This year, the Ludwig Biermann Prize of the German Astronomical Society (AG) will be awarded to Dr. Karin Lind from the Max Planck Institute for Astronomy (MPIA) in Heidelberg. With the prize, the AG honors outstanding researchers early in their career. Karin Lind convinced the reviewers with her fundamental and outstanding achievements in the field of theoretical modeling of stellar spectra.
Astronomers are fond putting a twist on the well-known idiom that a picture says more than 1000 words, by asserting that a spectrum says more than 1000 pictures...
And there is some truth in it. Although astronomical images provide us with an immediate and often aesthetic impression of structures and objects in the universe, and astronomers also developed advanced methods to analyze such images – it is usually the spectral analysis of astronomical sources that provides us with deeper physical insights of their nature. The dispersion of light in a high-resolution spectrograph reveals spectral lines that are like fingerprints of the objects, telling us for example about their temperature or chemical element composition. But a correct interpretation of such spectral features needs a rigorous physical model prediction to be compared to the observations.
And this is the research field, where Dr. Karin Lind accomplished exceptional progress. Primarily, Karin Lind explores the origin of the chemical elements at early epochs in the universe by analyzing spectra of some of the oldest stars. While the light chemical elements such as hydrogen formed immediately after the Big Bang, the nuclear fusion of stars and stellar explosions (supernovae) are responsible for the synthesis of almost all other elements. Only the knowledge about element abundances in the early phase of the universe allows the exploration of the physics of the first stars and the Big Bang.
"Karin Lind achieves this from the spectral analysis of the surfaces of the oldest stars by developing and applying the world's best physical models for the spectra of such stars" explains Prof. Dr. Matthias Steinmetz, president of the German Astronomical Society. "The comparison of those models to observed stellar spectra allows her the determination of the elemental abundances with an unprecedented accuracy."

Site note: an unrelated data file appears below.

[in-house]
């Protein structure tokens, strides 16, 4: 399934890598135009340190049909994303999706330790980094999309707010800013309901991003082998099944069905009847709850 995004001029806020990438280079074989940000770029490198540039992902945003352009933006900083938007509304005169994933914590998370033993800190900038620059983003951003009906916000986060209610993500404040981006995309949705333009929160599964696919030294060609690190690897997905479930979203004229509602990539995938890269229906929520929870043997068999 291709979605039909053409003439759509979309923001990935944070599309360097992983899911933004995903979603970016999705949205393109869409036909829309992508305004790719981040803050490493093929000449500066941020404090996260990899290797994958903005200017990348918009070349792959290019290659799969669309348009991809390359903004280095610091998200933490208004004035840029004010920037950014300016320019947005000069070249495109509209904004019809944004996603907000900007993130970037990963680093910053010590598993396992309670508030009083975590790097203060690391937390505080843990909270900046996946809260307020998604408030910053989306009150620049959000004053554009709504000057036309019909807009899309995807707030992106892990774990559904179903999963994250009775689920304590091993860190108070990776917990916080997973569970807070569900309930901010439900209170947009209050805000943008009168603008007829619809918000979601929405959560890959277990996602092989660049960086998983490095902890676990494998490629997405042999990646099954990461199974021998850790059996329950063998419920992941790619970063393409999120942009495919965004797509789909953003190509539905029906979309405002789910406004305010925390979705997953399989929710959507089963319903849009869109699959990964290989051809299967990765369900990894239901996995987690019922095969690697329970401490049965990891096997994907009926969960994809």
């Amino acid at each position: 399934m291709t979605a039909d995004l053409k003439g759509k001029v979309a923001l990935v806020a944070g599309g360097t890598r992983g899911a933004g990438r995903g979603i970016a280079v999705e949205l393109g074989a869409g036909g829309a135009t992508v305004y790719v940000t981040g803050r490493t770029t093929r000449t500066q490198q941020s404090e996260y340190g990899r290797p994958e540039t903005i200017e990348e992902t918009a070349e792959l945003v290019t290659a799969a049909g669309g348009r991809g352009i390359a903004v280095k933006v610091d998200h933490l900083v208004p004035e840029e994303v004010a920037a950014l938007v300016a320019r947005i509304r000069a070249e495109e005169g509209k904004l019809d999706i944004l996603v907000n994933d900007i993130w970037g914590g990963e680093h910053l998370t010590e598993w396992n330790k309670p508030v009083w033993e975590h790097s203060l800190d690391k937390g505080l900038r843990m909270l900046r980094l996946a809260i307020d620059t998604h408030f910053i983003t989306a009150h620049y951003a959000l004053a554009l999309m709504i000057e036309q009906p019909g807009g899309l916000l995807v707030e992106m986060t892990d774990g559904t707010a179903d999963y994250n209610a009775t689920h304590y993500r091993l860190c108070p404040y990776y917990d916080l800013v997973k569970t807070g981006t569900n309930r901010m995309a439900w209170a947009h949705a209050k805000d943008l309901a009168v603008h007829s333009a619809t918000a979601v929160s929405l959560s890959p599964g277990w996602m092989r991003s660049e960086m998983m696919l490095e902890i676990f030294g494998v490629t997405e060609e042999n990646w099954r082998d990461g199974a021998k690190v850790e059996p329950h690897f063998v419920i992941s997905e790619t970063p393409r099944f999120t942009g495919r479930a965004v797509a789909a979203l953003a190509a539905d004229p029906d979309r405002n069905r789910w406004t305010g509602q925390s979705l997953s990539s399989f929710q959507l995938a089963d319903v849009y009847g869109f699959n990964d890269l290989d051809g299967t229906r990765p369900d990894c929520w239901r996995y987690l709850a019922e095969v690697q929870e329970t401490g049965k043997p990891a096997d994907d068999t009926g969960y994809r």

With that, Dr. Karin Lind in particular solved a long-standing contradiction: the abundance of the so-called light lithium seemed not to fit predictions of the Big Bang. But her modeling revised the observed abundances of this element in old stars and showed that the predictions were correct.
Karin Lind studied astrophysics at the University of Uppsala, was working also in Garching/Munich at ESO and the Max Planck Institute for Astrophysics, as well as at Cambridge University. She was awarded in 2014 with a Marie Curie Fellowship and received the prestigious Sofia Kovalevskaja-Prize from the Humboldt Foundation in 2015. Currently, she heads a research group at the Max Planck Institute for Astronomy in Heidelberg. The German Astronomical Society awards the Ludwig Biermann Prize (named the after the German astronomer, 1907-1986) to Karin Lind on Tuesday, September 13, 2016 during the opening ceremony of the annual meeting of the AG in Bochum (September 12 to 16, see http://ag2016.de)
Dr. Klaus Jäger (Press Officer of the German Astronomical Society)
Max-Planck-Institute for Astronomy, Heidelberg, Germany
Tel.: +49 (0) 6221 – 528 379, Email: email@example.com
The German Astronomical Society (AG, http://www.astronomische-gesellschaft.de), founded in 1863, is a modern astronomical society with more than 800 members dedicated to the advancement of astronomy and astrophysics and the networking between astronomers. It represents German astronomers, organises scientific meetings, publishes journals, offers grants, recognises outstanding work through awards and places a high priority on the support of talented young scientists, public outreach and astronomy education in schools.
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